At the end of the month I’d like to look back on where I’ve been, what I did and how I felt. Despite the fact that I’m really taking my time, I can’t escape the feeling that I can’t keep up with my own pace. I’m a slow traveller, still I need more time to sit and stare. Every day is an adventure, that’s how I like it. Not knowing what the day will bring. Live every minute, absorb every impression. To avoid an adventure overdose, I write.
This trip I’ve been mostly writing for myself. Writing without an audience is different and I think that’s what I need now. Sometimes a sharable story rolls out of my pen, but I can’t force that. I do give frequent updates on Facebook (which I later use in a blog post) and of course I take photos. In this blog post I put some photos together to tell you about July. The wettest, but also greenest July of my life.
Via Dinarica Green Trail in Serbia
July started in Serbia where I hiked the Via Dinarica Green Trail towards Kosovo. This has been a challenge and the weather didn’t exactly made it easier. Nevertheless I managed. There’s a lot of work that needs to be done before calling it a trail, but the ingredients are there. In case you’re inspired, consider highlight-hiking. Never thought I would suggest that, but for now I think it’s the best way to explore western Serbia.
Trying to be a tourist and hiker in one, so I took the Šargan Eight Trainline in Mokra Gora. An amazing trajectory with tunnels, views and picturesque trainstations. For sure a good tourist attraction, but the hiker in me felt a bit awkward. Being on a train with 100 (or so) excited tourist who all happily take photos at the exact same spot – there where we were told to have a look – doesn’t make me happy. I often feel kind of guilty when I again skip (or avoid) a touristy place or popular sight. Almost like it’s rude to ignore those points of interest, to ignore culture. BUT shouldn’t we all do what makes us happy? I gave the tourist in me a chance, but I guess she realised she rather accompanies the in hiker in me…
1) hike back into the forest and pitch your tent between bears
2) head towards a mini kamp half an hour further up the road (where’s beer)
What would you do?
Tried to get to the other side of the Uvac via Šaponjski vrh. I only had to find a shipper who could bring me to the dam or somewhere close to the hiking trail I planned to follow. Didn’t succeed, hiked around in circles and ended up not far from where I started, BUT I did get to see Uvac lake from above 🙂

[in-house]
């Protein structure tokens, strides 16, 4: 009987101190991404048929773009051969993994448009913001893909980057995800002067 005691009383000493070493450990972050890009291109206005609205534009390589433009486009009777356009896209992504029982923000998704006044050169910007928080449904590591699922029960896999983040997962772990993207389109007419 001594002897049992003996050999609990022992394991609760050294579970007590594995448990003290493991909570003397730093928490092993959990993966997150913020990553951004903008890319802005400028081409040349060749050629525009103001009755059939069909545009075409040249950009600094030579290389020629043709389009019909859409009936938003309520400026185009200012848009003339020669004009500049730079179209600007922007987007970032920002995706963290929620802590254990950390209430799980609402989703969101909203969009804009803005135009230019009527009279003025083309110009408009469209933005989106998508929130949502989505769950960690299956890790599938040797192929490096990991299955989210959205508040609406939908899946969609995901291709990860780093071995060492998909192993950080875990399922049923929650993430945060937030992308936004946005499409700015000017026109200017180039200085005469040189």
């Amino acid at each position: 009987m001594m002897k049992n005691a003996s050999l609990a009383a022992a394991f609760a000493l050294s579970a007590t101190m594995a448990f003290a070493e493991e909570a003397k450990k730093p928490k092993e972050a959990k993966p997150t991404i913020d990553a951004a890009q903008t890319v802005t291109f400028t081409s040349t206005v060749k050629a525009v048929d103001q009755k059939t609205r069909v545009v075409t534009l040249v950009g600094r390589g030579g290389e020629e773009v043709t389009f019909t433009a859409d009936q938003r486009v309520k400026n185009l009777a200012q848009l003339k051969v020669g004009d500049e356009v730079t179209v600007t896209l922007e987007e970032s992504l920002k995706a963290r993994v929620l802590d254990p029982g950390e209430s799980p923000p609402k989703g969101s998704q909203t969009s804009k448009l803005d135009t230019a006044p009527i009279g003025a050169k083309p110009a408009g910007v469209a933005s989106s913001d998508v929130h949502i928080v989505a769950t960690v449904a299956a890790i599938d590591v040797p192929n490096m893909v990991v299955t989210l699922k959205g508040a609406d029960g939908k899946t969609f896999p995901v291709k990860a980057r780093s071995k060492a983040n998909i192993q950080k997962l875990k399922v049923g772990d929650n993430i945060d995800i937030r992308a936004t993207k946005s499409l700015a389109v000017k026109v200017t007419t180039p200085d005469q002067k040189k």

Think this is the most popular spot in Uvac nature reserve and I see why. Although there’s a parking lot close by, there’s also a hiking trail that starts down at the river. I took a tourist boat from Villa Uva to the ice cave and asked the shipper to drop me at the trailhead. Apparently an unusual question (got the warning-for-all-possible-dangers-talk), but also found a ranger who was willing to help me. So again I did it: I found my way 🙂
Via Dinarica and Beyond
Via Dinarica in Kosovo
In Kosovo I picked up the extension of the White Trail, a phenomenally beautiful route which I can recommend to everyone!
“The Kosovo part of the Via Dinarica Trail extends for 120 km through the “accursed mountains” National Park in western Kosovo. The trail is composed of seven sections of medium difficulty with breathtaking views, high peaks and many mountain springs along the marked path. (…) The Kosovo part of the trail connects with the regional Via Dinarica Trail in Albania through Dobërdol reaching the highest peak of the Dinaric Alps, Maja Jezercë (2694m).” – Via Dinarica Kosovo
On this peak I met more hikers than I did the last month. Surprisingly none of those hikers continued on the ridge. I’m not a big fan of hiking up and down the same route, but ridges on the other hand are definitely my favourite.
Via Dinarica and Beyond
The journey goes on. Trying to find a hikable route to Macedonia to connect the Via Dinarica with Shar mountain. So far it has been makadam roads, forest, forest, forest and many garbage dumps. Why am I doing this? But then there’s the evening and the sunset and the view. And mountains. Hiking every step, the highs and the lows, still gives me this fulfillment I don’t get anywhere else. All is part of the adventure, the ups and downs, the good, the bad and the ugly. That’s the journey called life.